Review: The House of Love
- BERLINALE 2020: Italian director Luca Ferri’s new film about a transsexual sex worker is an ode to love as the only antidote to combat loneliness
Italian filmmaker Luca Ferri is closing his Trilogy of the Apartment with his latest work The House of Love [+see also:
film profile], presented in the Forum section of the 70th Berlin International Film Festival. Sitting half-way between the documentary and fantasy film genres, the trilogy revolves around eccentric characters who shut themselves into their homes voluntarily so as to talk about their passions or live out their fetish fantasies. Following on from Pierino [+see also:
film profile] and Dulcinea [+see also:
film profile], Ferri’s most recent work follows a 39-year-old transsexual sex worker as she gets about her daily life inside the house where she lives and receives her clients.
Located in the working class district of Quarto Oggiaro in Milan, close by to the motorway, the home inhabited by Bianca (Bianca Dolce Miele) is some sort of magical portal; a place so packed full of energy, it allows its guests – clients, friends or Bianca’s partner Natasha (Natasha De Castro) – to reveal themselves to the world as they really are, putting their masks to one side along with social dictates. Much like the film Casa Roshell by Chilean director Camila José Donoso, which, some years ago, was also presented in the Berlinale’s Forum line-up, The House of Love portrays a underground refuge where marginalised members of society go to love and be loved. In both films, the camera never leaves the house, beautifying the place, the visitors and their practices.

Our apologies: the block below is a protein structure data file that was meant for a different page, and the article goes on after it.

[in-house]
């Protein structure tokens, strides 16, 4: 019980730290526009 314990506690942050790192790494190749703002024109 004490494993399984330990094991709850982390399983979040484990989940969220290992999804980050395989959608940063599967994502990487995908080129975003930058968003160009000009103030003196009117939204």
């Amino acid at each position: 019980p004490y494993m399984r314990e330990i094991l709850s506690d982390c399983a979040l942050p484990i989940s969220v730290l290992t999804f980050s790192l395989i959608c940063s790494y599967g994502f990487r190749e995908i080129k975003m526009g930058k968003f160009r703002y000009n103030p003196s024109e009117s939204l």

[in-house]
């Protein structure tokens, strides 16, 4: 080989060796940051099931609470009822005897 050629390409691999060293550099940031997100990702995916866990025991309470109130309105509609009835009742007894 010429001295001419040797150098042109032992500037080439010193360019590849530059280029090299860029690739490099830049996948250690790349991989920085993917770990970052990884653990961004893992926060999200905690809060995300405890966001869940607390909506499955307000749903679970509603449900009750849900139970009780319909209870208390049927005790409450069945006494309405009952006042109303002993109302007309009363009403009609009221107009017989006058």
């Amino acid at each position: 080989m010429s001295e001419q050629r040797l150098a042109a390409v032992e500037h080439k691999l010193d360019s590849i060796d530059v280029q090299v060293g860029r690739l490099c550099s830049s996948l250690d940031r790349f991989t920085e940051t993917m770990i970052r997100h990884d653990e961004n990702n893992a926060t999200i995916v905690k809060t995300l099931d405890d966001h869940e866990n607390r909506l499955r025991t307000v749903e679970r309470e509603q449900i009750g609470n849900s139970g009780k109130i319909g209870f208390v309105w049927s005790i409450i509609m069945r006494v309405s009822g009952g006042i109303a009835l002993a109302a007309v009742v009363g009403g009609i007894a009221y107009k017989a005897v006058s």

Ferri’s directors of photography in this instance, Pietro de Tilla and Andrea Zanoli, transform an apartment on the city outskirts into a place of pure fantasy. The exquisite images of this work, filmed in 4:3, reveal a house permanently enshrouded in twilight, whose darkness is only pierced by natural candlelight. This visual illusion and the lack of any recent technology in the house bring time to a standstill within these four walls, and the timeless aspect of the film – which the director had already experimented with in his previous film Dulcinea – only intensifies the magical dimension of the flat.
Day after day, Bianca and her black cat wait impatiently for a visit or a phone call which might replace their loneliness with a new form of love. The House of Love defines love – whether physical or spiritual – as the sole antidote for overcoming inner demons. Opening with a quote from the Italian poet and writer Sandro Penna (“Tenderness always tells of new things"), followed by the narration of two passages from the Old Testament which speak of Jesus’s compassion towards prostitutes, the film invites us to fall in love with the affection felt by this woman who was born to love and be desired.
(Translated from Spanish)
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